[Be sure to check back tomorrow for the next installment of Dr. Carter interview]

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Posted by Andrew Walker

Andrew T. Walker is an Associate Professor of Christian Ethics at The Southern Baptist Theological Seminary.

3 Comments

  1. Andrew: You said you’re reviewing Peter Leithart’s Defending Constantine. For what publication? I look forward to reading the review. Do you think Stanley Hauerwas will repent of his rhetorical abuses of Constantinianism after reading Leithart’s book?

    Reply

    1. Christopher, I’m reviewing it for Houston Baptist’s “The City.”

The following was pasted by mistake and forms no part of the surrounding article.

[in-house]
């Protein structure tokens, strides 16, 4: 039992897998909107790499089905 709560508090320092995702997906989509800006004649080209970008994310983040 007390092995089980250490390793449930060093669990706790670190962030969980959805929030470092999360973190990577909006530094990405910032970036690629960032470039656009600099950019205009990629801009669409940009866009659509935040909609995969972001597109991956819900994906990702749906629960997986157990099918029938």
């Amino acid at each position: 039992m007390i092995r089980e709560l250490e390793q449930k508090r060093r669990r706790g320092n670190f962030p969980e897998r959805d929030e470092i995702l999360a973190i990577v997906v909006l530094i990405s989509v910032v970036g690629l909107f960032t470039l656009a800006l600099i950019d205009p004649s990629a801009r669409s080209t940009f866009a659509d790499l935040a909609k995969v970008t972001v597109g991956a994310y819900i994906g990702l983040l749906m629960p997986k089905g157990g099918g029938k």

If I recall, you’ve been in the Weekly Standard. Any plans in the future to have additional reviews out with them? What a fine publication.

      Reply

  2. Andrew: HBU’s The City is a fine publication. When will your review appear? I reviewed David Bentley Hart’s Atheist Delusions for the Winter 2009 issue of The City:

    http://issuu.com/thecity/docs/thecitywinter2009/108?mode=embed&layout=http://skin.issuu.com/v/light/layout.xml&showFlipBtn=true

    To answer your question, I just submitted a review to The Weekly Standard of Dante’s La Vita Nuova, his love story with Beatrice, translated by David Slavitt (Harvard University Press, 2010). I’m not sure when it will appear.

    http://www.hup.harvard.edu/catalog.php?recid=30064

    Reply